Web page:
“I am a patient boy. I wait, I wait, I wait I wait”. The words to Fugazi‘s Waiting Room will resonate with those who have been clutching at straws and hoping that the band’s decade long “indefinite hiatus” might come to an end. As it stands, Fugazi may never play or record as a band again, but there’s still plenty of archive material making its way out. Most notable is the considerable undertaking to document the band’s live shows, over 750 of which are now online, with more to follow.
With the end of the band clouded in uncertainty, it is perhaps apposite that the latest release from them takes everything back to the start. Whether it’s an attempt to close the circle, who knows, but there’s an interesting symmetry to Fugazi tidying up their live documentation and looking at their beginnings. Things are starting to feel complete.
After only a year in existence, and having played 10 shows the band headed to Inner Ear studio and recorded these tracks in the space of a couple of days. The demo finds the band at a fascinating period of evolution, whilst Ian Mackaye, Joe Lally and Brendan Canty had been the core of the band for that year, Guy Picciotto had only been with them for a few months and had yet to fully establish his role in the band (Break In represents his only lead vocal). As might be expected from a demo, the sound is a little rough around the edges, but this in some ways makes these versions a little more cutting and engaging than the more rounded interpretations that would later appear. The demo itself has never been available before (commercially at least) although all the songs, with the exception of Turn Off Your Guns, would appear on their later releases.
What the demo represents however is a band intent on moving on from their collective pasts and cutting a new path. A move away from the rules of hardcore allowed them to become more inventive and experimental with their sound. MacKaye wanted a band that sounded like “The Stooges with reggae” and this willingness to explore new territory can be heard in the cavernous Furniture, possibly the most successful expression of MacKaye’s desire to be found on the demos. Driven by a laid back bass lick, and with careful application of reverb to his vocals, Fugazi exploit the space within the song perfectly and use it to add punch to the more familiar punk breaks. And The Same heads further into reggae territory and its slightly looser feels here is slightly more convincing and vibrant than the version that graces Margin Walker.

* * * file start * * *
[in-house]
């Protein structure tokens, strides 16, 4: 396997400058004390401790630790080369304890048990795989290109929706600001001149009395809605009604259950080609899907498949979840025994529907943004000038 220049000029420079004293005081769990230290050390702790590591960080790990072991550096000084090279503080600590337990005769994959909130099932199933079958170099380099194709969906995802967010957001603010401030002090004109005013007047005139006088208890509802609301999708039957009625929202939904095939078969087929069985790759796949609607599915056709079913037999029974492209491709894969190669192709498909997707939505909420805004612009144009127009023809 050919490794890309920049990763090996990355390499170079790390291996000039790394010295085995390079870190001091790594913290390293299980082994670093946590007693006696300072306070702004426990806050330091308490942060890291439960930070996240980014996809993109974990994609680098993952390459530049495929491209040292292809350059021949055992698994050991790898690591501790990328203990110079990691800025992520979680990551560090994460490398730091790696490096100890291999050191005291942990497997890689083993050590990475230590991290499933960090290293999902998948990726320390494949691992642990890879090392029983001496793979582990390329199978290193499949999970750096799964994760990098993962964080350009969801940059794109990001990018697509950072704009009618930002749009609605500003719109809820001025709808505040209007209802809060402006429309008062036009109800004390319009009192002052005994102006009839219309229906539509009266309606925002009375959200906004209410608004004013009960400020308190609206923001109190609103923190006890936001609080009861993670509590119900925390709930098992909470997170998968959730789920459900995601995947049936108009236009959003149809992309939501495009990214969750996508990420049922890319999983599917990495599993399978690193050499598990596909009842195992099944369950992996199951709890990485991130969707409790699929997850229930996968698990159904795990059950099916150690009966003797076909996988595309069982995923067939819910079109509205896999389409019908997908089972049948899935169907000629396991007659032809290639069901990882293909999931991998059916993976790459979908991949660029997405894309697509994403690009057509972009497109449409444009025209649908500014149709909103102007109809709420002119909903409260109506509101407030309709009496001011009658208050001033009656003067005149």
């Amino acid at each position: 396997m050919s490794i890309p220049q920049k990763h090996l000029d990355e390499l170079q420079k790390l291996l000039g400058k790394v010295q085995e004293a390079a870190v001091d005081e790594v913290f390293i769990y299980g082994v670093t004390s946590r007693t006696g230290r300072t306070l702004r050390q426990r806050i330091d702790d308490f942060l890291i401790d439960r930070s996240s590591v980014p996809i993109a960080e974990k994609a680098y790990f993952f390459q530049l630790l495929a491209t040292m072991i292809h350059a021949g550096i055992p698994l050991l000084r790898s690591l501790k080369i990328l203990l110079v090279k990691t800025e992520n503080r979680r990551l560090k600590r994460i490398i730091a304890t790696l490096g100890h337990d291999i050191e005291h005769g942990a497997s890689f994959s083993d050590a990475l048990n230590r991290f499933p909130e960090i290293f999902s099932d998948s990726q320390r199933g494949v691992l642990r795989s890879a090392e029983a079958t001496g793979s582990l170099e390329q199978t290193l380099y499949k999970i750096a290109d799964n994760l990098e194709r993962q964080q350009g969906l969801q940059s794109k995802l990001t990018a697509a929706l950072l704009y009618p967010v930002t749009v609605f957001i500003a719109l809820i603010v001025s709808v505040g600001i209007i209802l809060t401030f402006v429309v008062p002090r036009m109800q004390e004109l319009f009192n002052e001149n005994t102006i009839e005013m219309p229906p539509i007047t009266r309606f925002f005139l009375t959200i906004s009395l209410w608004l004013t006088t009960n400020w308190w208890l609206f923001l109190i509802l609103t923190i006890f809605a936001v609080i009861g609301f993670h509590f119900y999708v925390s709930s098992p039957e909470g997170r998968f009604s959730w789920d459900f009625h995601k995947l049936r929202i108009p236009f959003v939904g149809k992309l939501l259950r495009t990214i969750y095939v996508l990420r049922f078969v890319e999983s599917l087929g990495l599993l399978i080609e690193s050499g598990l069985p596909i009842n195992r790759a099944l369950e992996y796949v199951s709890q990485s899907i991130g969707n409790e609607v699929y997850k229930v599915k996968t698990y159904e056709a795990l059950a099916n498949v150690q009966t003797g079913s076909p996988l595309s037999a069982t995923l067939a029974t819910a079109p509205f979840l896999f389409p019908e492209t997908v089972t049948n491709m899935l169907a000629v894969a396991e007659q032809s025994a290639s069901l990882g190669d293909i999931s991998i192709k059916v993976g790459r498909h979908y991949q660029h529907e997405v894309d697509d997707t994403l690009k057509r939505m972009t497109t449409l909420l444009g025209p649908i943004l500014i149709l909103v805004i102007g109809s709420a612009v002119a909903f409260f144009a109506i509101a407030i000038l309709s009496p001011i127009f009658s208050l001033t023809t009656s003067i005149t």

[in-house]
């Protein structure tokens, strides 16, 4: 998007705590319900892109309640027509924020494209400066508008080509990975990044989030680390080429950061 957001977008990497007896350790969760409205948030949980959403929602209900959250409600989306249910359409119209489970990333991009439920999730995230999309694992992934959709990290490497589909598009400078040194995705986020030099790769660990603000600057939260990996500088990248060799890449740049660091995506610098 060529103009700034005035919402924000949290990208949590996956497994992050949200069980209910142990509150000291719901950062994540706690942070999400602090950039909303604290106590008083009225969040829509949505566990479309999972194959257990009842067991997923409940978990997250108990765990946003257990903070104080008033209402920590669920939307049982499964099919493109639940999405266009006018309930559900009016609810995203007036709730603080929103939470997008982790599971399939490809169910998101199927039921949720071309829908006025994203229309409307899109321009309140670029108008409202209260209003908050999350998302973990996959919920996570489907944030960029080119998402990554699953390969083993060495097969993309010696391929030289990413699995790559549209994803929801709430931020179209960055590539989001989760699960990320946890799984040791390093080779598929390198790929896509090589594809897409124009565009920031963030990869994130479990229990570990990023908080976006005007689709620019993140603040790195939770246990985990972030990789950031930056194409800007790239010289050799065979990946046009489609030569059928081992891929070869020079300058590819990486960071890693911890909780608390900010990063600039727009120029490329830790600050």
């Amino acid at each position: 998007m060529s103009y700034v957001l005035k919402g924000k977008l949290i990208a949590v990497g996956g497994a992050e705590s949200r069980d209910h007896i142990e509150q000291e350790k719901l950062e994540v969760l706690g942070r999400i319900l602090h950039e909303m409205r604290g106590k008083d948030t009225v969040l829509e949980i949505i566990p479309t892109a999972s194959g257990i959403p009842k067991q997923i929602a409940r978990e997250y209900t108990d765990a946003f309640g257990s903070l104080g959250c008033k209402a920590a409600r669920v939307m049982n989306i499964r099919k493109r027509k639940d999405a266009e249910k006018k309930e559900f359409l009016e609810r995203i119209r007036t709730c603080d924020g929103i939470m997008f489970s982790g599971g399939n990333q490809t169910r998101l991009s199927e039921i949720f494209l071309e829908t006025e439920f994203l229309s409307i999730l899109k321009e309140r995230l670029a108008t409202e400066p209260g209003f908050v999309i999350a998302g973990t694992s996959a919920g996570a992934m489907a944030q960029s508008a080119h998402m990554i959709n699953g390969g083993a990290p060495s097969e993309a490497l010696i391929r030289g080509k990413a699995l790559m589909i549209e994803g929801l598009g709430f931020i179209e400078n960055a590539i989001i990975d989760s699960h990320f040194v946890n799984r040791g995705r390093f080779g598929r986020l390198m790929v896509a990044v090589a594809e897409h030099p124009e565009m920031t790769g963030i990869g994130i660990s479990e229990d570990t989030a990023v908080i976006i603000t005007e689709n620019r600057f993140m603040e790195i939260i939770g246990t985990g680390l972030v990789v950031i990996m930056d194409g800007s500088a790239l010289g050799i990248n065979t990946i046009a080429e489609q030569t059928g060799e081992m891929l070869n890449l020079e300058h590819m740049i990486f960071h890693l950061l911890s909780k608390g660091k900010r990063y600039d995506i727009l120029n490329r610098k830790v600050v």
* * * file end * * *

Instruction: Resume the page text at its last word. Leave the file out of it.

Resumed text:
The demos come from a period of time before the mythology of Fugazi had time to take hold. Further down the line, their political and ethical stances began to almost overshadow the band’s music (Brendan Canty’s sister’s boyfriend at one point believed the band lived in a house with no heat, eating only rice for sustenance). These songs are essentially a document of the band finding their feet musically, and it shows. Badmouth embraces an aesthetic that could almost be described as pop. The version here is rougher and heavier that the one that graces their self-titled EP, but there’s no doubting those hooks. Merchandise meanwhile lays down an ethical stance but marries it to a chanted chorus that was surely designed with crowd participation in mind. It’s a fine example of catch-and-release pacing. The early incarnation of Waiting Room meanwhile sounds like a classic even in this form, although the absence of some of Picciotto’s backing vocals initially make for a strangely jarring listing.
Ultimately, First Demo is far more than a historical curio, it’s the sound of the band in a period of furious creativity and evolution. It’s a vital addition to any Fugazi fan’s collection (although most will already have it, seeing as the original tape was given out at shows and the band encouraged it to be copied and shared), but it also still sounds fresh and exciting after all these years. Hopefully the key to the waiting room will be discovered by the band soon, they can still serve a function.